The portal in the GG series is the grid. With titles like “We’re All Buried Together,” the context is the multi-peopled and hidden history of Annapolis Royal, where the Mi’kmaq, Acadians, Scots, British and African-Americans all lived. The emotional notes are struggle, loss, grief, life and death, fear and peace. Boucher suggests bodies or spirits falling down or rising up through the portal. In “Blue for Buried Feature” he references the red rhododendron bush just outside the survey area.
It’s easy to connect this work to recent discoveries of unmarked children’s graves at residential schools. Boucher recently changed a red line in a painting to orange for two reasons: it makes it a better painting, and September 30 is Orange Shirt Day, in honour of the Indigenous children taken away to residential schools.
The GG suite continues Boucher’s concept of seeing “beyond the surface” and his use of signs like international maritime signal flags and schemata, inspired by studying aboriginal art history at the Nova Scotia College of Art and Design (now NSCAD University).Boucher paints the yellow, black and green of the African national flag at the corners of his painting, “Rose Fortune is Buried Here Somewhere,” with an interior space of greens full of ghostly crosses with a red grid, a yellow circle and the blue outline of a coffin. Fortune was a Black Loyalist entrepreneur, also considered to be the first policewoman in Canada.
Several GG Suite works are overpainted inkjet prints of “Réveil,” commissioned by Grand-Pré National Historic Site for its new interpretation centre in 2004. This massive, heart-wrenching work has a central image of the French Cross in blues with ghostly faded figures – the deported Acadians – shuffling off to the viewer’s left and flames of destruction to the right. When prints of “Réveil” came back with “terrible” reds Boucher repainted them to include the geometry and stars of the British, Acadian, Mi’kmaw and Scottish flags.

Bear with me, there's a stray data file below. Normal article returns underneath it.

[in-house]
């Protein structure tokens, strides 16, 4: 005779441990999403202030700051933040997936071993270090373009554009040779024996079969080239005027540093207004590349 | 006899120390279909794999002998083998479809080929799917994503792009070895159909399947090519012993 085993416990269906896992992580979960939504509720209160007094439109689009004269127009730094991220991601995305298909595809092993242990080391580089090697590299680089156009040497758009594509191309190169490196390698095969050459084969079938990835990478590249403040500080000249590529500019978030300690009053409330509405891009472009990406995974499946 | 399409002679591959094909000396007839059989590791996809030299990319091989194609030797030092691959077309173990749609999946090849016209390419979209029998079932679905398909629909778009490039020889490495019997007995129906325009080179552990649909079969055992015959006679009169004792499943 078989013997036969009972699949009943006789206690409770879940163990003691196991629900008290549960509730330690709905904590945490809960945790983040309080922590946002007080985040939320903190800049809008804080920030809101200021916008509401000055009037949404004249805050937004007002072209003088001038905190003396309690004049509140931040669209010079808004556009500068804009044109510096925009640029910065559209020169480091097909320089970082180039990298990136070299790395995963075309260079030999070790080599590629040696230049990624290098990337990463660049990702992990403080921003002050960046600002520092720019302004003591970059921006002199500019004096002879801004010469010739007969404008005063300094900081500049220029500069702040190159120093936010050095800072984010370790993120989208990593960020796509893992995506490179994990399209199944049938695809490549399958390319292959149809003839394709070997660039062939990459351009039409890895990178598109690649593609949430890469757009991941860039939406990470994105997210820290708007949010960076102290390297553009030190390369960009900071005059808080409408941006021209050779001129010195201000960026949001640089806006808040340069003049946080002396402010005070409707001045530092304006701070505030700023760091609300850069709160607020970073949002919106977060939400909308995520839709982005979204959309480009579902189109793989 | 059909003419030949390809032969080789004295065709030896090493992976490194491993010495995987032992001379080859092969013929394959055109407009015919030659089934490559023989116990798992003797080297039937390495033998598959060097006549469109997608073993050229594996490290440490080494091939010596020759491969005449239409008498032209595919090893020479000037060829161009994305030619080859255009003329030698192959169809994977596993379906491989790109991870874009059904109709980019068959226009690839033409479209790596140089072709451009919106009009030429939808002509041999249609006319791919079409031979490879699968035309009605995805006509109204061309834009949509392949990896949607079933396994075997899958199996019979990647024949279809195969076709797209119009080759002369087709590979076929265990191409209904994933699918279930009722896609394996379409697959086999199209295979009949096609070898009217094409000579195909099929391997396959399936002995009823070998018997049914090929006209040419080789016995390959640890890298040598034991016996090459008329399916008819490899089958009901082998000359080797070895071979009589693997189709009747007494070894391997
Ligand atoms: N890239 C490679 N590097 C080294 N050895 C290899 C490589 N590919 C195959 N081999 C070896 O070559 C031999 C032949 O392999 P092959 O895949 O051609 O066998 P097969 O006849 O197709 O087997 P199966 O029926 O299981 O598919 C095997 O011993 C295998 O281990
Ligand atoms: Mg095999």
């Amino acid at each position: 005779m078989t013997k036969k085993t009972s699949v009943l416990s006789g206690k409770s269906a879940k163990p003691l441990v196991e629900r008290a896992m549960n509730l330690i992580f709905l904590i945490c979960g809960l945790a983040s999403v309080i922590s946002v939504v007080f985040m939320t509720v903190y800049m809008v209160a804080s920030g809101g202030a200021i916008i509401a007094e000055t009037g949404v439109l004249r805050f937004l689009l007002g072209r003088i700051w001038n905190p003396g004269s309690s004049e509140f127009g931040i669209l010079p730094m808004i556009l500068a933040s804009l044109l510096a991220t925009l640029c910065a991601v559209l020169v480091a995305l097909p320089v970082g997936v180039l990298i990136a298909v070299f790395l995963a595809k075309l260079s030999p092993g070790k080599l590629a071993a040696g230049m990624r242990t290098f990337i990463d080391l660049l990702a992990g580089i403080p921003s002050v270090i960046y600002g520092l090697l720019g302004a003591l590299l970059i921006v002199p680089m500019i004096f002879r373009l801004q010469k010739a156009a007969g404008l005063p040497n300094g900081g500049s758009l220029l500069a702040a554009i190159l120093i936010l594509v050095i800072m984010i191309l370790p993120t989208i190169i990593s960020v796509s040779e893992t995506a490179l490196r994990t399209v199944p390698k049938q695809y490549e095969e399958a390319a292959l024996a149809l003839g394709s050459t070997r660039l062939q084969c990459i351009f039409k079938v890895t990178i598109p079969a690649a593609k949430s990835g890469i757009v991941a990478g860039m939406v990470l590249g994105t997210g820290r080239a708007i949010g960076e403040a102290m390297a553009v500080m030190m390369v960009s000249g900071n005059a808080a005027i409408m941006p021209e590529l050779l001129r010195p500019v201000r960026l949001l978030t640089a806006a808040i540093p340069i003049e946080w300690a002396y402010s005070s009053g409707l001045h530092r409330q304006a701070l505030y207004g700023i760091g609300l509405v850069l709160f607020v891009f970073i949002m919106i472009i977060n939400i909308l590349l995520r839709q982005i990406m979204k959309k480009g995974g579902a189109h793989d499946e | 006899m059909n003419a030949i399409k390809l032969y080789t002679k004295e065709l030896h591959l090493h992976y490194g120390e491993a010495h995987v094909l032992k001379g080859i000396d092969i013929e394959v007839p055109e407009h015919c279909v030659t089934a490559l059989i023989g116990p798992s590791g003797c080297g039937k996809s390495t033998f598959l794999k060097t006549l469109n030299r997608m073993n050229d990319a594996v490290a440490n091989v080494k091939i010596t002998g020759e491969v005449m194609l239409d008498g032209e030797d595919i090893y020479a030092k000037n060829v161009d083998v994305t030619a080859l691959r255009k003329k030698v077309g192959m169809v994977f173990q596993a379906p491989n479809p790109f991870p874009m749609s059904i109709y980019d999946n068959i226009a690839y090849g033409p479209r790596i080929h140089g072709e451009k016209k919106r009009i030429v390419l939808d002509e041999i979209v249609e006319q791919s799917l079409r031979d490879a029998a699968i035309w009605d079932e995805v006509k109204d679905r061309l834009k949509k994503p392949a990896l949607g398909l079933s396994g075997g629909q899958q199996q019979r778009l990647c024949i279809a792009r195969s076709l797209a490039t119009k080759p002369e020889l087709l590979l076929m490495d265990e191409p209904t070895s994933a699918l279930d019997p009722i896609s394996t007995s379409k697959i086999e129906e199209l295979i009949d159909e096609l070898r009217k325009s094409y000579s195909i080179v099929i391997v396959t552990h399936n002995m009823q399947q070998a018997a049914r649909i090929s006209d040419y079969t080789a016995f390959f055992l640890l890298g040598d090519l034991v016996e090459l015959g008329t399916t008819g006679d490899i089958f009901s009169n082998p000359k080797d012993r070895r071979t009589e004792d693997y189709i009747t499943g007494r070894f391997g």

Boucher is working small for this series after his Parker’s Cove studio was damaged by fire early this year. He had to clear out 16 years of work, fortunately not ruined, and find places all over the county to store large canvasses. “I love it. I think Cliff Eyland had it right. He could make small paintings look really big.”
The 90-page book, Beyond The Surface, is full of high quality prints of Boucher’s paintings through different series and is the most extensive publication on the Royal Canadian Academy member’s work to date. The Fredericton publisher Xeno-Optic worked with St. Thomas Universities Research Office and Fine Arts Department, student researchers, writers, and the artist himself to publish soft and hardcover formats (available by emailing email@example.com at Mad Hatter).The text includes a career profile and interview with Boucher, a critical essay by Saint John arts writer Jennifer Musgrave and a foreword by New Brunswick gallery owner Ingrid Mueller.
The final essay is a comical one by Boucher’s daughter Emily. As a 12-year-old at one of her dad’s openings she looked at a work titled The Turnkey and asked Boucher what it was about. He suggested she look more deeply. Having mistaken the title for Turkey she saw the orange leg of a turkey in a blue pool. “I ran over to my Dad, ‘I see it! I see it! I see the turkey … just his leg, but I see it.’ I had interrupted my father mid-sentence. When he understood what I had said, he stopped, ‘You mean The Turnkey?’ I let out a large sigh and looked at my feet. Defeated, I turned on my heel and went back to the cheese table.”
As an artist Boucher never gives up all his secrets.